In the US, for occasion, for the duration of much of the 20th century the several areas of the country were—in the language of economists—“converging,” and monetary disparities lessened. Then, in the 1980s, arrived the onslaught of digital technologies, and the craze reversed alone. Automation wiped out a lot of producing and retail work opportunities. New, properly-paying out tech jobs had been clustered in a handful of towns.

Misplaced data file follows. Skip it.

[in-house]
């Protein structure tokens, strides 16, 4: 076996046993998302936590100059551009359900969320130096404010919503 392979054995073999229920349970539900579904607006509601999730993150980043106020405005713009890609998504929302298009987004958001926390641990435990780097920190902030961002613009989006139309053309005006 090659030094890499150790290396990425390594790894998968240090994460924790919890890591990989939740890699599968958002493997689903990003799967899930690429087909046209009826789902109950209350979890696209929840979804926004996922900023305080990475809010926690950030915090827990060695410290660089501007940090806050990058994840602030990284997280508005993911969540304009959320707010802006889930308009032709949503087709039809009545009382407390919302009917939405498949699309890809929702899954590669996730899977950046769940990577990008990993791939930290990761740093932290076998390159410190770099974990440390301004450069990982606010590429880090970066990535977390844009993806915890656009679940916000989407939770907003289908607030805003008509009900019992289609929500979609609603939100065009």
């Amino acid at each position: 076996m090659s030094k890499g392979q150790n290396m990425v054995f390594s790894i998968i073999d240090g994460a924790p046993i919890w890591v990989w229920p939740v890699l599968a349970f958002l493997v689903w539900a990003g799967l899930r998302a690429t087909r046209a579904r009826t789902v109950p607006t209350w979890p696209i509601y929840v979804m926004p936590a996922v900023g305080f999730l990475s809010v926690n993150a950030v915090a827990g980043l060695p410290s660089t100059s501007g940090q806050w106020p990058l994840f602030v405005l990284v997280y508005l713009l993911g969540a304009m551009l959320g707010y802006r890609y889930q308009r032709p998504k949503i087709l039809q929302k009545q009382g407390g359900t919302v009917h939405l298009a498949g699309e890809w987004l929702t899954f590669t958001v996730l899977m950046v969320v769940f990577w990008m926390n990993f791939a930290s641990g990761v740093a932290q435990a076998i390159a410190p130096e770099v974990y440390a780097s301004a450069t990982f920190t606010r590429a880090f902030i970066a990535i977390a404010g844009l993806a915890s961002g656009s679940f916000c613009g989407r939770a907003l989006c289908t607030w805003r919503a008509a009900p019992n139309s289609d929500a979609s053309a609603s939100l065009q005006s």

According to the Brookings Establishment, a limited list of 8 American cities that integrated San Francisco, San Jose, Boston, and Seattle had roughly 38% of all tech work opportunities by 2019. New